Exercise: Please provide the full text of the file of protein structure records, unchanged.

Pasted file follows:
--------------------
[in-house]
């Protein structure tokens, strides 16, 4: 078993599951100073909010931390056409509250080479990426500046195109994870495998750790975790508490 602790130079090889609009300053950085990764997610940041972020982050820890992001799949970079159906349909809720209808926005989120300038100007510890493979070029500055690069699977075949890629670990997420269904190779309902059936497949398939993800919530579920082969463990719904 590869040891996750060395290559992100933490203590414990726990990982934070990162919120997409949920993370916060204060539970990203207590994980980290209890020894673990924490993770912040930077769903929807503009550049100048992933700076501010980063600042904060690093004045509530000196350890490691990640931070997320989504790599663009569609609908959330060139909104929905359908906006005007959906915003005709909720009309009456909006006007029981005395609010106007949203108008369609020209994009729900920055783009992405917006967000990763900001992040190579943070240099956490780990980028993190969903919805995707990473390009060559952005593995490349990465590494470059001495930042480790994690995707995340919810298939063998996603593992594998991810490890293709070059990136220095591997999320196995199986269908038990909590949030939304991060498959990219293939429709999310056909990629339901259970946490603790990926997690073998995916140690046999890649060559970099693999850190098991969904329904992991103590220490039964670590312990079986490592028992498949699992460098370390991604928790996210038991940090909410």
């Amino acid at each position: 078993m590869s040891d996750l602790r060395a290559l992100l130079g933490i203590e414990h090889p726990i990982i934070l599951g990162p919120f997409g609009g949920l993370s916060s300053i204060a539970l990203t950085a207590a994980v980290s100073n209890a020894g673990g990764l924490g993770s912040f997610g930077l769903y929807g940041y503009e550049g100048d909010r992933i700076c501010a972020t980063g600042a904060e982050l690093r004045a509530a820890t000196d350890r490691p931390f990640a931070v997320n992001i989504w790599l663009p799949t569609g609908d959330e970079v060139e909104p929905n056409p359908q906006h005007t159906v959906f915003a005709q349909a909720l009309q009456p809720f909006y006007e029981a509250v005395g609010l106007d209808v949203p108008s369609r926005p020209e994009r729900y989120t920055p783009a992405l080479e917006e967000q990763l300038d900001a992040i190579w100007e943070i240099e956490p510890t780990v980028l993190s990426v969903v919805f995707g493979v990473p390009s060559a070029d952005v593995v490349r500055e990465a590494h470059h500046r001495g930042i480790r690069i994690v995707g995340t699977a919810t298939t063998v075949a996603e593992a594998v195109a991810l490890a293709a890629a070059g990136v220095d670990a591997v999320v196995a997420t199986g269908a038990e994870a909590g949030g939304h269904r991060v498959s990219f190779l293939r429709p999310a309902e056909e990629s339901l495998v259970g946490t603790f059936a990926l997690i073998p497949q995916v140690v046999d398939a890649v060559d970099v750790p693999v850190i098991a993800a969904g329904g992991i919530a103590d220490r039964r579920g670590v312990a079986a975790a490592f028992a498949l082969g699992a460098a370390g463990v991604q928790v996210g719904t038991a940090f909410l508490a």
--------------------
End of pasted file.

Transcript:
[in-house]
């Protein structure tokens, strides 16, 4: 078993599951100073909010931390056409509250080479990426500046195109994870495998750790975790508490 602790130079090889609009300053950085990764997610940041972020982050820890992001799949970079159906349909809720209808926005989120300038100007510890493979070029500055690069699977075949890629670990997420269904190779309902059936497949398939993800919530579920082969463990719904 590869040891996750060395290559992100933490203590414990726990990982934070990162919120997409949920993370916060204060539970990203207590994980980290209890020894673990924490993770912040930077769903929807503009550049100048992933700076501010980063600042904060690093004045509530000196350890490691990640931070997320989504790599663009569609609908959330060139909104929905359908906006005007959906915003005709909720009309009456909006006007029981005395609010106007949203108008369609020209994009729900920055783009992405917006967000990763900001992040190579943070240099956490780990980028993190969903919805995707990473390009060559952005593995490349990465590494470059001495930042480790994690995707995340919810298939063998996603593992594998991810490890293709070059990136220095591997999320196995199986269908038990909590949030939304991060498959990219293939429709999310056909990629339901259970946490603790990926997690073998995916140690046999890649060559970099693999850190098991969904329904992991103590220490039964670590312990079986490592028992498949699992460098370390991604928790996210038991940090909410």
């Amino acid at each position: 078993m590869s040891d996750l602790r060395a290559l992100l130079g933490i203590e414990h090889p726990i990982i934070l599951g990162p919120f997409g609009g949920l993370s916060s300053i204060a539970l990203t950085a207590a994980v980290s100073n209890a020894g673990g990764l924490g993770s912040f997610g930077l769903y929807g940041y503009e550049g100048d909010r992933i700076c501010a972020t980063g600042a904060e982050l690093r004045a509530a820890t000196d350890r490691p931390f990640a931070v997320n992001i989504w790599l663009p799949t569609g609908d959330e970079v060139e909104p929905n056409p359908q906006h005007t159906v959906f915003a005709q349909a909720l009309q009456p809720f909006y006007e029981a509250v005395g609010l106007d209808v949203p108008s369609r926005p020209e994009r729900y989120t920055p783009a992405l080479e917006e967000q990763l300038d900001a992040i190579w100007e943070i240099e956490p510890t780990v980028l993190s990426v969903v919805f995707g493979v990473p390009s060559a070029d952005v593995v490349r500055e990465a590494h470059h500046r001495g930042i480790r690069i994690v995707g995340t699977a919810t298939t063998v075949a996603e593992a594998v195109a991810l490890a293709a890629a070059g990136v220095d670990a591997v999320v196995a997420t199986g269908a038990e994870a909590g949030g939304h269904r991060v498959s990219f190779l293939r429709p999310a309902e056909e990629s339901l495998v259970g946490t603790f059936a990926l997690i073998p497949q995916v140690v046999d398939a890649v060559d970099v750790p693999v850190i098991a993800a969904g329904g992991i919530a103590d220490r039964r579920g670590v312990a079986a975790a490592f028992a498949l082969g699992a460098a370390g463990v991604q928790v996210g719904t038991a940090f909410l508490a």